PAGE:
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Government and EU challenged to adopt ‘zero poverty’ as target for 2020

Social Justice Ireland has challenged Government to adopt a target of ‘zero poverty’ by 2020. In its most recent Policy Briefing, Social Justice Ireland states that “Government needs to change direction in its approach to reducing poverty. A good starting point would be for Ireland and the EU to adopt a target of ’zero poverty’ to be reached by 2020.” This would be a very appropriate way of marking the European Year against Poverty and Social Exclusion. There are almost 615,000 people at risk of poverty in Ireland. Almost 200,000 of these are children; 116,000 are employed (these are the ‘working poor’). All of these numbers are extremely disturbing.

In its Policy Briefing, which addresses the issue of poverty, Social Justice Ireland claims that Government has forgotten the lessons that had been learned in recent years and reversed the strategies that had been reducing poverty.  The Policy Briefing argues that: “increasing the lowest social welfare rates was the key to reducing poverty from 19.7% in 2003 to a record low of 13.9% in 2008. This approach was supplemented by a wide range of initiatives aimed at mobilising local communities to tackle poverty effectively in their local areas. Budget 2010 reversed this approach; it reduced welfare rates (by more than the fall in the cost of living for poor people) resulting in Ireland’s most vulnerable people being worse off in 2010 than in 2009; it also reduced the funding for addressing poverty and social exclusion at local level.”
 
Government has claimed it had no choice in making the decisions it made. But this is not true. Social Justice Ireland produced a detailed set of fully-costed proposals that showed how Government could have achieved the adjustments of €4bn it sought in Budget 2010 without reducing social welfare rates and without cutting the funding for organisations and programmes addressing poverty and social exclusion.
 
The full text of Social Justice Ireland’s Policy Briefing on Poverty is available here
 
Recent changes in direction by Government are even more regrettable given that 2010 is the EU Year against Poverty and Social Exclusion. It is now likely that Ireland will mark this ‘year’ by increasing poverty and social exclusion.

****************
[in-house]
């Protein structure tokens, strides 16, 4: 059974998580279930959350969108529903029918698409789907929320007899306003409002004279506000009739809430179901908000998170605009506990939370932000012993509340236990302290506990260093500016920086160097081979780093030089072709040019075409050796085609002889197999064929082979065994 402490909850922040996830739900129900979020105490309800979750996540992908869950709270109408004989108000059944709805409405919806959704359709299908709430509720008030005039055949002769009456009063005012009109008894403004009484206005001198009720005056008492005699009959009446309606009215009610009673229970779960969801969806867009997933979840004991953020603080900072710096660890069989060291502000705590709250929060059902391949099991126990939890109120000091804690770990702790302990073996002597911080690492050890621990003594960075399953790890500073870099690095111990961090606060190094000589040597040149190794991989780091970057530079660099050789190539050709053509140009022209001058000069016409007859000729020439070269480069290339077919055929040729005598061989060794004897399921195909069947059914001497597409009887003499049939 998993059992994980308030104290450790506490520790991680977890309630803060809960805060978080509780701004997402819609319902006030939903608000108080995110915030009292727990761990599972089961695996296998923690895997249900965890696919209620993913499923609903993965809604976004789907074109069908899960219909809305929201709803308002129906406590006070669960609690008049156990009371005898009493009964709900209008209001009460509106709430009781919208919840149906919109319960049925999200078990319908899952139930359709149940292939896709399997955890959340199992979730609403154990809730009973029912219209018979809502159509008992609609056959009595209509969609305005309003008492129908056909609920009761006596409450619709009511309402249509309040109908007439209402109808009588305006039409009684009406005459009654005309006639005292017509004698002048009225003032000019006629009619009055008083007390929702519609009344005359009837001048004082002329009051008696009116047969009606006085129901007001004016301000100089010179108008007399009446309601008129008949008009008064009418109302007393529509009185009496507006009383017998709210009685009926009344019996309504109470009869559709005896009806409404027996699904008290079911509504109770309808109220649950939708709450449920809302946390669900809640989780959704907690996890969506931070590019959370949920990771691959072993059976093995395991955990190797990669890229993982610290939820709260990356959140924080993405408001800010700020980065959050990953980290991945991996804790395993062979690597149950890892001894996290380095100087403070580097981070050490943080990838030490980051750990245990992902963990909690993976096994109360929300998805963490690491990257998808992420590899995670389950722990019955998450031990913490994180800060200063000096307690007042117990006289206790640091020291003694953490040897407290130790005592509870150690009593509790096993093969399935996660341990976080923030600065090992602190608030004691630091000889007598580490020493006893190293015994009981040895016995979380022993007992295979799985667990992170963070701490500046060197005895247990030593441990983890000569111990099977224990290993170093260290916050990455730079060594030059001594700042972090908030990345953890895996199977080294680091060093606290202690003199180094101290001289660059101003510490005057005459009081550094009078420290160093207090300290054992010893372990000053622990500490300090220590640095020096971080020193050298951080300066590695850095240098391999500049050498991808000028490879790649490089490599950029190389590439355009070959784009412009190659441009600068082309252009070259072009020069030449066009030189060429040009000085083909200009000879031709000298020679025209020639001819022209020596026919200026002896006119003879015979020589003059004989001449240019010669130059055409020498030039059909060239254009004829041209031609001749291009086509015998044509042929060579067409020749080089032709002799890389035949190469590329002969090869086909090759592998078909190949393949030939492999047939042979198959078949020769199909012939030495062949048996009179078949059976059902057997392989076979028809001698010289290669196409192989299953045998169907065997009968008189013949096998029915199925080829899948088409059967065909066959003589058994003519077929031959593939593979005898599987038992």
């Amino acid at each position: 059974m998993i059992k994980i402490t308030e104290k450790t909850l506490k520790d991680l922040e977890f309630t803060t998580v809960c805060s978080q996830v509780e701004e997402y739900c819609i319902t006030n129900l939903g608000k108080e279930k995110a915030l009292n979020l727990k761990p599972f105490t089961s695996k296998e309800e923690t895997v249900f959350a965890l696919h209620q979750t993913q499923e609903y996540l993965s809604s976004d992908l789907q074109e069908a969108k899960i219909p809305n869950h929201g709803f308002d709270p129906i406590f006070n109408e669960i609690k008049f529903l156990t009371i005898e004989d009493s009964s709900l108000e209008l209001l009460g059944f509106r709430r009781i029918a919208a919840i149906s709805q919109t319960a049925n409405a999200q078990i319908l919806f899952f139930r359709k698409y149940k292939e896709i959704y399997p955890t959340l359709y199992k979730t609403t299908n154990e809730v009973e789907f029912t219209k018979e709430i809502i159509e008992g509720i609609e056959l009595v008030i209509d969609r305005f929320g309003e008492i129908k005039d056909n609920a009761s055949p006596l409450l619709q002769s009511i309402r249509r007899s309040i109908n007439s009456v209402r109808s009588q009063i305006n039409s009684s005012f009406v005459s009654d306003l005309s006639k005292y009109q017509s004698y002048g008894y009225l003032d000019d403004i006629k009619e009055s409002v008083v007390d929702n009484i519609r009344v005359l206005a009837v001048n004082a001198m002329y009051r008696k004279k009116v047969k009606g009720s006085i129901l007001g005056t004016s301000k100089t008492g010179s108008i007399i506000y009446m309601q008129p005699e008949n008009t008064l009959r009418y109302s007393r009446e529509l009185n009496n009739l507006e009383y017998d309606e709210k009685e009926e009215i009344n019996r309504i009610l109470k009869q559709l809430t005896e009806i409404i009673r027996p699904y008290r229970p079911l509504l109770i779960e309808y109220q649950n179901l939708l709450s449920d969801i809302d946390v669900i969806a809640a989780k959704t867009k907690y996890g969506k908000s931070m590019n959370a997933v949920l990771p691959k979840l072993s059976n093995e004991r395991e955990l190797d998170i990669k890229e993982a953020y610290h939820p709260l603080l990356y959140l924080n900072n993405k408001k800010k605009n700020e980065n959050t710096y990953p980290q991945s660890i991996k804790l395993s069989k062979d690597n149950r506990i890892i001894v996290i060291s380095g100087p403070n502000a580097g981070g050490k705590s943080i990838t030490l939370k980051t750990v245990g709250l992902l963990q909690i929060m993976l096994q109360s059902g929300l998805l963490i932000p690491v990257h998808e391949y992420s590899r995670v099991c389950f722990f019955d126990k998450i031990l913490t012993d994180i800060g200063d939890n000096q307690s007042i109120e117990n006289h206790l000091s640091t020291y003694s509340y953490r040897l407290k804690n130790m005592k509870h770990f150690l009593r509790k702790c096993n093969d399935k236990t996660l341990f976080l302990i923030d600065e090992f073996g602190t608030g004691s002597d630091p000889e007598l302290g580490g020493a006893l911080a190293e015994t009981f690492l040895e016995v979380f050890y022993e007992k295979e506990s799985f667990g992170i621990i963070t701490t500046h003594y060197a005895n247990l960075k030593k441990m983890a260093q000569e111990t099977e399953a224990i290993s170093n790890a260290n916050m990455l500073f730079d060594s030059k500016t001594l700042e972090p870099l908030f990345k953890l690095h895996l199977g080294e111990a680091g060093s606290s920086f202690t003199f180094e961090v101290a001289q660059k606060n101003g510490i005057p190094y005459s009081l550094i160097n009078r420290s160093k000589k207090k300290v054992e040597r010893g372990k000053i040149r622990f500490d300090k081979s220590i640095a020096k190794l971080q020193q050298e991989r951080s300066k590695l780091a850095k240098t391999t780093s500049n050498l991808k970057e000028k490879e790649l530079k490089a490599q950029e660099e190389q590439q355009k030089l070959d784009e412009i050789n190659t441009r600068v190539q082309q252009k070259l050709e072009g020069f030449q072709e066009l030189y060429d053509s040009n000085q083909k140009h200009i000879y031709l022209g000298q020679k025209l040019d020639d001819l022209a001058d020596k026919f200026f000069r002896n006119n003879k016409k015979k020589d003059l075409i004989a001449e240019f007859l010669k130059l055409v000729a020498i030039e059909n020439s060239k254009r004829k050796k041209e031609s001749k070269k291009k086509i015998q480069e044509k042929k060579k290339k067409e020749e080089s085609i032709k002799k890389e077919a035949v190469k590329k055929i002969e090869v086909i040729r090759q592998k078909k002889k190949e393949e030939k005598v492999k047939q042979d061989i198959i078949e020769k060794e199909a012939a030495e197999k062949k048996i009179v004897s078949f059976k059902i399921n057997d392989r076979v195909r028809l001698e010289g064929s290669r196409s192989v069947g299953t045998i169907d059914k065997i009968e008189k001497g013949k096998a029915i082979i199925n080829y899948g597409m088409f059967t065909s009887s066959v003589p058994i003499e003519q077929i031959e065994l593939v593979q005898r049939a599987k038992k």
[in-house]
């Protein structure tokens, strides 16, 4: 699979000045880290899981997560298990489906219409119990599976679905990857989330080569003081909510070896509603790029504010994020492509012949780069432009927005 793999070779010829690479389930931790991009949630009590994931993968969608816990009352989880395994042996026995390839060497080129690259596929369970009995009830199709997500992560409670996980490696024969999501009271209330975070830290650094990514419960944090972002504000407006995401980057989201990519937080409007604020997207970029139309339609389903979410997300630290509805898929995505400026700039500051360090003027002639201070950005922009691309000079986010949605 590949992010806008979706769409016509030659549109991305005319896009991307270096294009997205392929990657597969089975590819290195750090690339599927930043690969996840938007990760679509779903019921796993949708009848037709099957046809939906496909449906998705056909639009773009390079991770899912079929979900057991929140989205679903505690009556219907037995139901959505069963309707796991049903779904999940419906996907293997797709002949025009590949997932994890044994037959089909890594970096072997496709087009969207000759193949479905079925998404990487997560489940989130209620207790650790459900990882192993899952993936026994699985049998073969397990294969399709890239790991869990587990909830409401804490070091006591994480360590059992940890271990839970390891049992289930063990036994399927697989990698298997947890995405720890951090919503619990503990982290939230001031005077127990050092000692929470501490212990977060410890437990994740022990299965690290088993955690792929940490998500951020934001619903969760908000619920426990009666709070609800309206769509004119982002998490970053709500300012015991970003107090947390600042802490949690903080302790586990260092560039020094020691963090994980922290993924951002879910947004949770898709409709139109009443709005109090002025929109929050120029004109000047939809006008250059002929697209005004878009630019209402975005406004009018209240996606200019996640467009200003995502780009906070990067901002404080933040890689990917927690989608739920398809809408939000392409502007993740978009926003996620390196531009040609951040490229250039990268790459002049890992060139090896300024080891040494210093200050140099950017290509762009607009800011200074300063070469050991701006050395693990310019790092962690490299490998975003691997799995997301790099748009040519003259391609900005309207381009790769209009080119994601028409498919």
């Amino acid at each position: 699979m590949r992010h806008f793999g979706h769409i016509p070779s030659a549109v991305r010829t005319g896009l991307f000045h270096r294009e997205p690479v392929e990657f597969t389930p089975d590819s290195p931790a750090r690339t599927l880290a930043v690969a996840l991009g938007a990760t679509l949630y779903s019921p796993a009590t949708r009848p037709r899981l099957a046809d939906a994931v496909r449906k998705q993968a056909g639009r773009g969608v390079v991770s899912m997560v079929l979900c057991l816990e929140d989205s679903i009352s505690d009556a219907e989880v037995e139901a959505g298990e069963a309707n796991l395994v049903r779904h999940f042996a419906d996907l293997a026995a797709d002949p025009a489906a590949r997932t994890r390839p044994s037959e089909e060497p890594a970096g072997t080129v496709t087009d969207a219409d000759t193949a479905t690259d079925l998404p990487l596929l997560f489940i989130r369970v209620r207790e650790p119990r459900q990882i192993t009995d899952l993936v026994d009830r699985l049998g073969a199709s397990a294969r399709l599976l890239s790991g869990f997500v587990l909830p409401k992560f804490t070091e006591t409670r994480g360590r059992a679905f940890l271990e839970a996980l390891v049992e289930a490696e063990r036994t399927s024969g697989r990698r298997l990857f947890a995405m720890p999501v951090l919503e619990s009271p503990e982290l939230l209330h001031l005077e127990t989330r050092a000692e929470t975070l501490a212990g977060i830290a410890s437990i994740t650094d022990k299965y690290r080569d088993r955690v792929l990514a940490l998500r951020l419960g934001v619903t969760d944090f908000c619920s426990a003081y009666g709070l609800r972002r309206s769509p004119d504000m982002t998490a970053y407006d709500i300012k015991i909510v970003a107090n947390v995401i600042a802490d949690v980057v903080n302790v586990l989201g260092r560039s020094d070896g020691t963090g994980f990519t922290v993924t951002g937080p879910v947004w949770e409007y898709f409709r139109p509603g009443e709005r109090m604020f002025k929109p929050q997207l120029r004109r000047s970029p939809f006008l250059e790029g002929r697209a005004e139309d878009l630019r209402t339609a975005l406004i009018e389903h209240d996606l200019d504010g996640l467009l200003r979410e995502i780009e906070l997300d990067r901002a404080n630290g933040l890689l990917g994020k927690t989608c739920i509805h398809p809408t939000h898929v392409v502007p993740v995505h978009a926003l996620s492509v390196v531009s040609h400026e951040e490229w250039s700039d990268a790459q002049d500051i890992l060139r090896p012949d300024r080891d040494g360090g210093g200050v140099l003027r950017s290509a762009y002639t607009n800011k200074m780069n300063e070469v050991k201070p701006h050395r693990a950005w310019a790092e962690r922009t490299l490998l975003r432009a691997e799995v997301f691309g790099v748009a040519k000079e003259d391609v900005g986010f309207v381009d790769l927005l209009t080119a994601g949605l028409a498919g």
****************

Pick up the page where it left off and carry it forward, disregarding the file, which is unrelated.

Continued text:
In its Policy Briefing Social Justice Ireland proposes that if Government is to reduce poverty in the period immediately ahead it should:
o     Stop targeting Ireland’s most vulnerable people and improve their situation, not worsen it as they did in Budget 2010.
o     Recognise the problem of the ‘working poor’ and adopt policies to address the situation of the 39.6% of all households in poverty which are headed by a person with a job. 
o     Provide substantial new measures to address the threat of long-term unemployment among those recently unemployed. This should include programmes aimed at re-training and re-skilling those at highest risk.
o     Set a target of ‘zero poverty’ to be achieved by 2020. Advocate that this target be adopted by the European Union as part of its actions to mark the European Year against Poverty and Social Exclusion (2010).
o     Address family poverty.
o     Adopt a new approach to measuring deprivation - one that uses regularly updated indicators reflective of society as it currently is.
o     Accept that persistent poverty should be used as the primary indicator of poverty measurement once this data becomes available.
o     Move towards introducing a basic income system. All initiatives in the areas of income and work should constitute positive moves towards the introduction of a full basic income guarantee system.
o     Continue to honour the NAPinclusion and Towards 2016 commitment that the lowest social welfare payment for a single person will be benchmarked to 30 per cent of GAIE (gross average industrial earnings) from 2007-2016.
o     Move towards introducing a basic income system. All initiatives in the areas of income and work should constitute positive moves towards the introduction of a full basic income guarantee system.

The full text of Social Justice Ireland’s Policy Briefing on Poverty is available here